There are a few things you can bank on when it comes to Bose headphones. The first is (ANC) that’s been the best in the industry for years. You can also reliably expect that the company’s new set of cans over the course of a long flight or extended work session. Bose continues to check both boxes with the ($), but the marquee feature here is the company’s unique take on spatial audio. However, more immersive sound and a refreshed design, along with everything else the company is known for, comes at a higher price.
After debuting a refreshed design on the Bose 700 headphones in 2019, the company returned to its old aesthetic on subsequent models. With the QuietComfort Ultra Headphones, Bose did a mix of the two, but it mostly stuck to the traditional look of the QC line. The outside of the ear cups are where the blend of the 700 and previous QuietComfort models is most apparent. They have a similar shape to those on the 2021 QC 45s, but the physical buttons are almost entirely gone, more like the 700s.
Bose QuietComfort Ultra Headphones
- Excellent ANC
- Improved audio
- Clearer transparency mode
- Immersive Audio is inconsistent
- No USB-C audio
Bose removed the three-button setup for playback and volume, instead assigning play/pause, skipping tracks and changing audio modes to a single multi-function control. Just below it on the right ear cup, the Bluetooth pairing button also handles power. The company moved the on-board volume adjustment to a touch-sensitive strip that you can glide your finger across to raise or lower the level. Bose also allows you to assign a shortcut to the volume slider that’s activated by long pressing on it. Even though it’s touch-based, the slider reliably recognized my thumb swipes.
Another notable design change is the headband and hinge. Bose gave these a refined look by using metal instead of relying entirely on plastic. The hinge is better integrated in the headband so there are no visible screws until you fold the ear cups in. Those ear cups can also rotate flat, consistent with previous models over the years. Even with all the changes, Bose managed to keep things extremely comfortable during long listening sessions. Both the earpads and the inside of the headband are soft and cushiony, and I didn’t notice the extra weight.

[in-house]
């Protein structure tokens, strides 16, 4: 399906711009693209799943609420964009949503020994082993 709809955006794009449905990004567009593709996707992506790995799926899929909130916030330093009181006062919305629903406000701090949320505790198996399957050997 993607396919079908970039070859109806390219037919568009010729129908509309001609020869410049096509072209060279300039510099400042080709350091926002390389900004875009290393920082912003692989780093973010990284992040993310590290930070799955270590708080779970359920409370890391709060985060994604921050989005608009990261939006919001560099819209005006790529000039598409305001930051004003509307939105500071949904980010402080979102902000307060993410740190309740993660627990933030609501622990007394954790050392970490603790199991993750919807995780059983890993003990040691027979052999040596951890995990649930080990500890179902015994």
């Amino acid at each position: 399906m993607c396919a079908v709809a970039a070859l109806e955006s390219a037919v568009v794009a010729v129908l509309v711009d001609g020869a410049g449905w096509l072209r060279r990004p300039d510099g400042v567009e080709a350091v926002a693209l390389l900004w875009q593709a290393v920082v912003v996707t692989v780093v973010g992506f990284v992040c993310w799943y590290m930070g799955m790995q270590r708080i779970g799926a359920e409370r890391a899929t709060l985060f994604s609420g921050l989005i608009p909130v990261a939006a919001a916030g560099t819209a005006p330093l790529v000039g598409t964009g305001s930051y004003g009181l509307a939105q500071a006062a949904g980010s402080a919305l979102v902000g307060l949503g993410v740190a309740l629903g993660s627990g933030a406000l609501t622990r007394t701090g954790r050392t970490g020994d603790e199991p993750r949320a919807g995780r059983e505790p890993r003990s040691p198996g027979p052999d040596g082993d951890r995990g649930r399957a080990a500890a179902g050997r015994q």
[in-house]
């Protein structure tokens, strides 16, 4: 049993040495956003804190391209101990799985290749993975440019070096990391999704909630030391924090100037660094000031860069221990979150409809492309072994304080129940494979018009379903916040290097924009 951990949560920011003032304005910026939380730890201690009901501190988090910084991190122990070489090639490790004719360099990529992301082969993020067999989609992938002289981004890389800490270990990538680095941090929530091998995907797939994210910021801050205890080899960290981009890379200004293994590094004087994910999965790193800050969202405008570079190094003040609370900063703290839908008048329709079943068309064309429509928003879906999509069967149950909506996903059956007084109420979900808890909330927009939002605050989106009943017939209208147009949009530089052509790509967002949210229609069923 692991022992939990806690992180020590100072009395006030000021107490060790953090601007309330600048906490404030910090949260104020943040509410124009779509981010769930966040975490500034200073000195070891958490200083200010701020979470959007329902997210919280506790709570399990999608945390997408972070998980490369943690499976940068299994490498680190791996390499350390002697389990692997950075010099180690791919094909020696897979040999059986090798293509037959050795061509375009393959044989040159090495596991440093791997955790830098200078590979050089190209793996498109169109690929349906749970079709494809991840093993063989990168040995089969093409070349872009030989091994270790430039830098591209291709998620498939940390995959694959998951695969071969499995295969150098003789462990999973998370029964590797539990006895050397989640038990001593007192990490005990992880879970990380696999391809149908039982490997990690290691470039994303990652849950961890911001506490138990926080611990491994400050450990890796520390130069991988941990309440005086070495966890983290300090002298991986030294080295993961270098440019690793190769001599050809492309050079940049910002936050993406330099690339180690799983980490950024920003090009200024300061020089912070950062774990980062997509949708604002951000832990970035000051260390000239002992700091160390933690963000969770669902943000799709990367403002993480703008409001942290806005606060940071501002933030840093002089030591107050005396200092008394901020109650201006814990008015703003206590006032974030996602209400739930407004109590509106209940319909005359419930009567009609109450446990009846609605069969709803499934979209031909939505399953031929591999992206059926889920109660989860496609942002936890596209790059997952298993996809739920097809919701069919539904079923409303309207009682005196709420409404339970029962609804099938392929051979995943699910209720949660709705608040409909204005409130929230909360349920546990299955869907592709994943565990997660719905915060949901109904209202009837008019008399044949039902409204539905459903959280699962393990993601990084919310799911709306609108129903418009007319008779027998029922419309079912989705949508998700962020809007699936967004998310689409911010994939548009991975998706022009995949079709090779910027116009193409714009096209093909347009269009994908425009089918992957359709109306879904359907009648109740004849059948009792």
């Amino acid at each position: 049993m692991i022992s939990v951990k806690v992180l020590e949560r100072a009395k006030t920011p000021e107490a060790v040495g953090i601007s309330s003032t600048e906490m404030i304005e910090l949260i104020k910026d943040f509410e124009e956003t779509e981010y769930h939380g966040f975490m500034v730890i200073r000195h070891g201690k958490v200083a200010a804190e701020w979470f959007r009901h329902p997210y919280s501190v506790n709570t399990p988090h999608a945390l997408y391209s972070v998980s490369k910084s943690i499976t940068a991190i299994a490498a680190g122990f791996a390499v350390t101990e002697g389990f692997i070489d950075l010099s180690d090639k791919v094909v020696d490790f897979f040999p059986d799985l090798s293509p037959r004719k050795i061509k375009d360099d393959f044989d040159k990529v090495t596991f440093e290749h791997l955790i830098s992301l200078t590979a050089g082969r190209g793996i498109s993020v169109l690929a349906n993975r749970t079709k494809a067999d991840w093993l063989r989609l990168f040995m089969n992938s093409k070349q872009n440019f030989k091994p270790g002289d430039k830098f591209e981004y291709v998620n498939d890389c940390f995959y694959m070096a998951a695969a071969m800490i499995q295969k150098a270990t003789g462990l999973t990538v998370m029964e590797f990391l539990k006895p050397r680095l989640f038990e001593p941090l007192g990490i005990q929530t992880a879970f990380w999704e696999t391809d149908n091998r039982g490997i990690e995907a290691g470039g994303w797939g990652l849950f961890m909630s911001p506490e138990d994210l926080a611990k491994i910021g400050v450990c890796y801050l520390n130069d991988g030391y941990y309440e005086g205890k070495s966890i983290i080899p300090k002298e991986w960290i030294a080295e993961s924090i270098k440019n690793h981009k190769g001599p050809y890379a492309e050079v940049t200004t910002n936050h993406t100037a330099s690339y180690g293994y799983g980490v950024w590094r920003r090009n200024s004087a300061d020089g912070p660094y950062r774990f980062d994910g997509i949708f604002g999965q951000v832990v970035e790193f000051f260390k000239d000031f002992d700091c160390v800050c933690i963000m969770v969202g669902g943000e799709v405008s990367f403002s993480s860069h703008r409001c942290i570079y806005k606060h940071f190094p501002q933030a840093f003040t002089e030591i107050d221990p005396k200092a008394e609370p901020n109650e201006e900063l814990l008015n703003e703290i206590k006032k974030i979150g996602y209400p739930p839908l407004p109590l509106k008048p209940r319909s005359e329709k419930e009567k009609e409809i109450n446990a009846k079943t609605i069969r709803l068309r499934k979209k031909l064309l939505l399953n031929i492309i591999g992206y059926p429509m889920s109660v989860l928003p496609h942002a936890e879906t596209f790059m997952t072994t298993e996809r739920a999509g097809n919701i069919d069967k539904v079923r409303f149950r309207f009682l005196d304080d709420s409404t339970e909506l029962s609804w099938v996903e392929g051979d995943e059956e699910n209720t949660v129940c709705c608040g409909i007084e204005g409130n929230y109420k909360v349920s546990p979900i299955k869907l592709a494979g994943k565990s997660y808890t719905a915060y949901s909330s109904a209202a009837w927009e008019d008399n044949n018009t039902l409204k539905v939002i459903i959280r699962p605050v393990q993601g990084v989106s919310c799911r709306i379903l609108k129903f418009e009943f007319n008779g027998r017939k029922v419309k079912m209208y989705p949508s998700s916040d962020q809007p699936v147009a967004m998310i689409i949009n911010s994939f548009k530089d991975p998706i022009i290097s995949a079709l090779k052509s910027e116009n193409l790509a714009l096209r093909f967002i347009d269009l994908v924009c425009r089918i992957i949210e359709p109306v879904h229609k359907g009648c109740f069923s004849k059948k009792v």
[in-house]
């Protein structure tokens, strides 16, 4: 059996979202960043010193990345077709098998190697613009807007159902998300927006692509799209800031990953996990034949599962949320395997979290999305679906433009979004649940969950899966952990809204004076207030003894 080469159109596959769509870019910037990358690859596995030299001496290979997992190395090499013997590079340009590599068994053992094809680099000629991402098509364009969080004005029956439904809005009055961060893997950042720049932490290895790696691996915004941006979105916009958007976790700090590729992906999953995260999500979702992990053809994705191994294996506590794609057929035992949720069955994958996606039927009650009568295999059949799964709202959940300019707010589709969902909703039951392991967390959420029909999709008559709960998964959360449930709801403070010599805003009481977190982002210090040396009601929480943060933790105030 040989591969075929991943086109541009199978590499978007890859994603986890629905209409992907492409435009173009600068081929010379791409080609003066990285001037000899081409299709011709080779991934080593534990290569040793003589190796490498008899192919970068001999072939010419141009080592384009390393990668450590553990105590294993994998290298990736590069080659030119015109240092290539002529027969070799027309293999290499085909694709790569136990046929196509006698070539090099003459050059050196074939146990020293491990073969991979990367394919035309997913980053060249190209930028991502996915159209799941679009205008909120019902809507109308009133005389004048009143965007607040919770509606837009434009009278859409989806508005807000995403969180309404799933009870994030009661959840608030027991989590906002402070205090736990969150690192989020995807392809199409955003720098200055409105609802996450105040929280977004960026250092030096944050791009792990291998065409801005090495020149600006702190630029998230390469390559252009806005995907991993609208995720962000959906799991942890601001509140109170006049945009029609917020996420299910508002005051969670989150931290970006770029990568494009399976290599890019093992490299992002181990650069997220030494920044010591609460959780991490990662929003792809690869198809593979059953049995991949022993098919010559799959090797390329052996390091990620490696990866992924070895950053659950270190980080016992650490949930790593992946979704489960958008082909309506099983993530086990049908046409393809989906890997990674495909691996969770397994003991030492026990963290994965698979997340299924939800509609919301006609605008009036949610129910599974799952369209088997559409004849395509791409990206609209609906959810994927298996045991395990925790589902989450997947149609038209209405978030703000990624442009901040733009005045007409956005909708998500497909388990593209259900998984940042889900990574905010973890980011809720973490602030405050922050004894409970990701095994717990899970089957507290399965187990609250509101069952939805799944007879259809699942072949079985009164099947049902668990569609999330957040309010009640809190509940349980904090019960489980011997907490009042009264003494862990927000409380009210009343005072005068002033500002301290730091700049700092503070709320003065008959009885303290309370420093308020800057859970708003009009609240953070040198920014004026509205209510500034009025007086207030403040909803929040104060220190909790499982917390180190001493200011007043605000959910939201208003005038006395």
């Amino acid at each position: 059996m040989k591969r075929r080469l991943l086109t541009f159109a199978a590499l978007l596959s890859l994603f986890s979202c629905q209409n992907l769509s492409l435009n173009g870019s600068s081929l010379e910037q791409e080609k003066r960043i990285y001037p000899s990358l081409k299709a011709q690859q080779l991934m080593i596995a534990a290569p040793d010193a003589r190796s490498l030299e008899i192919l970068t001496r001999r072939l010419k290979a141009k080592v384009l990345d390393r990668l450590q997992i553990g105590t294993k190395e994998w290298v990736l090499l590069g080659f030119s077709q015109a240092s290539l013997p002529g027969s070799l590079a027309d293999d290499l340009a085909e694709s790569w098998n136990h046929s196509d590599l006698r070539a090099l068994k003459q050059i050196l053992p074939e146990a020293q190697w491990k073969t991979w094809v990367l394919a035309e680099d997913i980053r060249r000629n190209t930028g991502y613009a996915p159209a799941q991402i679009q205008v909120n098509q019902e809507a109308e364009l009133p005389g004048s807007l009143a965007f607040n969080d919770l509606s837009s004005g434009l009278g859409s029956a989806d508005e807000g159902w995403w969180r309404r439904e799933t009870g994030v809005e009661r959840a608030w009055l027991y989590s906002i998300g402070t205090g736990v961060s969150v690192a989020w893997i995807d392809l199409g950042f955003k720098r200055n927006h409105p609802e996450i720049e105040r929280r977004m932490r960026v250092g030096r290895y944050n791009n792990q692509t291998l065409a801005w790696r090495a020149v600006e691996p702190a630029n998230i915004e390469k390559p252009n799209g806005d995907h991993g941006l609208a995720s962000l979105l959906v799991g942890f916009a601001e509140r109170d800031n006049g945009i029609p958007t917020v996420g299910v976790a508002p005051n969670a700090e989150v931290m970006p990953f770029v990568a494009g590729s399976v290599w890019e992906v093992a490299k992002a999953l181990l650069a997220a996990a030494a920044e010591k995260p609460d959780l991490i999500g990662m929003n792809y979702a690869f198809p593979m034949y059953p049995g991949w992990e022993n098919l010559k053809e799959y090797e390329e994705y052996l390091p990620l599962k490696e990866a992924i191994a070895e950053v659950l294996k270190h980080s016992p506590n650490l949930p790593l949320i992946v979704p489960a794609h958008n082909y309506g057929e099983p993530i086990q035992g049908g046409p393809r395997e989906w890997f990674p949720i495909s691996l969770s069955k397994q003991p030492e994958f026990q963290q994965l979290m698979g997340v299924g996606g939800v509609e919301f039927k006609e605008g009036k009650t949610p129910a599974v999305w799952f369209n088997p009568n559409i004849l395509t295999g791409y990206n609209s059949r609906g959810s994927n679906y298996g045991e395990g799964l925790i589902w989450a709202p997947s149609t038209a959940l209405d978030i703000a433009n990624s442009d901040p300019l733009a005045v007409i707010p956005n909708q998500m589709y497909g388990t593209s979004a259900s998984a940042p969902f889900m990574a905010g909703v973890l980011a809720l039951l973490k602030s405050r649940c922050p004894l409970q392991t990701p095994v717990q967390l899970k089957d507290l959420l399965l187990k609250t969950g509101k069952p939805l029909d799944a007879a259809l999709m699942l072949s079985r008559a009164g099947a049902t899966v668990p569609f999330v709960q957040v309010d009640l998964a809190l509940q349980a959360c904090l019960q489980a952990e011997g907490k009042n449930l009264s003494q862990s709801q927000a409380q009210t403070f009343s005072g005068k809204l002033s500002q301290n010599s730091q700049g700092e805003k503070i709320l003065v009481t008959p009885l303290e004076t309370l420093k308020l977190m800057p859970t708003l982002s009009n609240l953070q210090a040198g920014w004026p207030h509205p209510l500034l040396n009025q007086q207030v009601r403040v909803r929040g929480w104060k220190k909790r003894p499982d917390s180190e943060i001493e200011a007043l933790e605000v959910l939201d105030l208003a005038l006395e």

Software and features
All the settings are found inside the Bose Music app. Once connected, the software serves up battery life and a volume slider right up top, with quick access to audio modes, Bluetooth connections, EQ, Immersive Audio, shortcut customization and tips underneath. The app also has a media player that mirrors whatever you’re playing elsewhere, so you don’t have to leave to control tunes when you’re tweaking headphone settings.
For audio modes, Bose gives you three by default: Quiet, Aware and Immersion. The first is just active noise cancellation, while the second is full transparency. Immersion is both maximum ANC and Immersive Audio. Bose also offers the ability to create your own modes with an adjustable noise canceling, the option of wind block and Immersive Audio. Once you create a new mode, favoriting it will make it accessible via the QuietComfort Ultra Headphones’ on-board controls.
For Immersive Audio, there are three options to choose from. You can disable it entirely for the stock Bose tuning, and to save battery life, or you can opt for Still or Motion settings. The former keeps the audio at a fixed point and it is best for when you’re sitting. The latter allows the audio to follow you as you move around, using head tracking to keep the sound in front of you at all times.
In order to use that long press on the volume slider shortcut, you first have to enable it in the Bose app. From there, you can assign a handful of actions to the gesture. These include hearing the battery level, cycling through the Immersive Audio presets, accessing a voice assistant or playing content from Spotify. If none of those seem particularly helpful, you can always leave it turned off.
Sound quality and Immersive Audio
While the headline feature is Immersive Audio, Bose has also improved its stock tuning on the QuietComfort Ultra Headphones. Before I even activated spatial audio, I could tell the sound was considerably warmer and clearer, with more bass right out of the box. Overall sound quality is one area Bose lagged slightly behind the likes of Sony and Sennheiser, but the company is certainly catching up.
Bose’s take on spatial audio doesn’t rely on specialized content like Dolby Atmos in Apple Music or Sony 360 Reality Audio. Those formats have been engineered to specifically make the instruments sound like they’re playing around you. Bose uses a combination of headphone components and its newly developed signal processing for Immersive Audio. Thanks to virtualization, it works with any content and that makes it more convenient.